One Screen, Two Spaces. Why?
In the past few years, the Internet has dramatically increased the connections that we are able to make with people, information and applications. For starters, most of us have Hotmail or Yahoo (or another equivalent) email addresses separate from the one we get at work. Concomitant with the email address now comes the presence through an Instant Messaging tool. Whether we like it or now, we’ve already started donning multiple identities.
One way to separate the identities is to use distinct computers – do one’s corporate activities at the workplace computer, and personal activities from the one at home. This is easier said that one. For many, it is not possible to have separate computers. Also, at times, it is not possible to cleanly separate activities as email and IM have extended working hours, and friends and family connect to us during business hours.
So, even as the number of relationships and interactions we maintain has gone up manifold, the screen area available to co-ordinate these has barely increased. In fact, I remember as a software developer in the early 1990s, using two monitors on the desktop – one for writing the programs, and the other for running the application and doing the debugging. Many financial workstations have dual monitors. So, considering the complexity and diversity of information and activities that we need to track, why not think of having two workspaces on the same monitor? At one level, think of the two spaces as doubling the screen area. But more importantly, the two spaces represent the two hats that we wear while using the computer.
The Digital Dashboard comprises of two Spaces – a personal space, which we can designate as “MySpace” and a business-related space, which we can designate as “WorkSpace”. The two spaces have an identical set of tools and applications (described yesterday) which can be combined and arranged together differently. A single click from the bottom of the screen (on the taskbar) should toggle between the two spaces. Each space can provide access to information from the other, but what each space does is bring into sharper focus that information and those activities relevant to the specific space.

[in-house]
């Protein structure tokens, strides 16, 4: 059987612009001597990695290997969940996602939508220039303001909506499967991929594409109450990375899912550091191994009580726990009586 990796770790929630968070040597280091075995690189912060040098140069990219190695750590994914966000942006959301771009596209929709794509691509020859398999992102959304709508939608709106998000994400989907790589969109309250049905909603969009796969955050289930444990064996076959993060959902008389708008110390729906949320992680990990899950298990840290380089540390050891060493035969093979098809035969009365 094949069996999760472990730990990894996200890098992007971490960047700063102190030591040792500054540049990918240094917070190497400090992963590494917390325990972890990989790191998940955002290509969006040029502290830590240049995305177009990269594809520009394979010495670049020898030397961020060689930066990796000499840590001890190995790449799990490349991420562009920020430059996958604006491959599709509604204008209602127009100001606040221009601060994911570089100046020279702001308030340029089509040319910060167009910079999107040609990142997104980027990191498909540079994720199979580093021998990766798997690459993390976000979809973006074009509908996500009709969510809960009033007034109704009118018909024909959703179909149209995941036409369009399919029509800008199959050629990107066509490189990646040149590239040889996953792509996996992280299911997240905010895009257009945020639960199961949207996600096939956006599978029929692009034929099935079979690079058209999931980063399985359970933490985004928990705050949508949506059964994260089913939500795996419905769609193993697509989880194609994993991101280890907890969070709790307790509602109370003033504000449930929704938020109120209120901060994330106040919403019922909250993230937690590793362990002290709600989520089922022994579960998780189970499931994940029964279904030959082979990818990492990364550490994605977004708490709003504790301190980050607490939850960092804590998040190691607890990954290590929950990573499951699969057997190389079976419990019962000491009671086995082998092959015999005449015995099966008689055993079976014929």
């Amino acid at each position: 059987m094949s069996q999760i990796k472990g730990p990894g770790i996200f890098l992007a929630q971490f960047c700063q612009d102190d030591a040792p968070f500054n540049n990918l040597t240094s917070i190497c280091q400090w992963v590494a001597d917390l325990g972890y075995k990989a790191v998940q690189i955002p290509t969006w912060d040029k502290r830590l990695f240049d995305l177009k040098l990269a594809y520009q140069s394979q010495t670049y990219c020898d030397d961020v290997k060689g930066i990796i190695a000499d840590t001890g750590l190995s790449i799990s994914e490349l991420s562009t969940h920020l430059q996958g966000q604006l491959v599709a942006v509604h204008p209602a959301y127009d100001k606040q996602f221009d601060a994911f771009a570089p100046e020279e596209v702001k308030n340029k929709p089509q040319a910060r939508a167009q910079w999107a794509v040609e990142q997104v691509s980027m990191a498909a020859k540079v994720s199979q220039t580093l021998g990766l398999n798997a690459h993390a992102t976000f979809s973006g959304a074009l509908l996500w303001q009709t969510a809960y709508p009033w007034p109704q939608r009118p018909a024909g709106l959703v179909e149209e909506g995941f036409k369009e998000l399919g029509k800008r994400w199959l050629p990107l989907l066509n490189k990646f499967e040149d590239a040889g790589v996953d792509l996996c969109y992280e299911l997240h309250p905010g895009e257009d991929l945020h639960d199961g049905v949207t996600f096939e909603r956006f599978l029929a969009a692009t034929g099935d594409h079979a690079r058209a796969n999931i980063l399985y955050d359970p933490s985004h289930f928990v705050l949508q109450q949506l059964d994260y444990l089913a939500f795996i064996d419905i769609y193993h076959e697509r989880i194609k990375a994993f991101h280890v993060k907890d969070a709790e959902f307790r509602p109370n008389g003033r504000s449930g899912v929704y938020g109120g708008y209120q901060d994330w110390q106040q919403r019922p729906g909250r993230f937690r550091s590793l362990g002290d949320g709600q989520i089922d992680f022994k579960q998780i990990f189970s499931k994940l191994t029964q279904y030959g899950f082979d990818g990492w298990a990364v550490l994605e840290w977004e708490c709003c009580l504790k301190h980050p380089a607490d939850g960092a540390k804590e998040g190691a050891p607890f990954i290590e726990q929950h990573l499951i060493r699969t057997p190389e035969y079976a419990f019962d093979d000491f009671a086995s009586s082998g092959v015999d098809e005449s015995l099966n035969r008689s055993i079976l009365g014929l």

(On a related note, the idea of two Spaces came up as I was looking at the Linux Thin Client desktop and thinking about what is it that we can leverage from the desktop which is not there on Windows, and which can genuinely give a benefit to users. So, while not having Windows and Office may “disappoint” some users, the second desktop can be one which can “delight” and perhaps, even encourage users to switch from Windows to Linux. Of course, there is a little additional work in terms of switching between two desktop spaces, but I do not think that will be a problem: we seem to handle multiple TV remotes and multiple car steerings quite well! The time has come for multiple Spaces. Let’s start with two.)
Tomorrow: Spaces (continued)
“Rethinking the Desktop”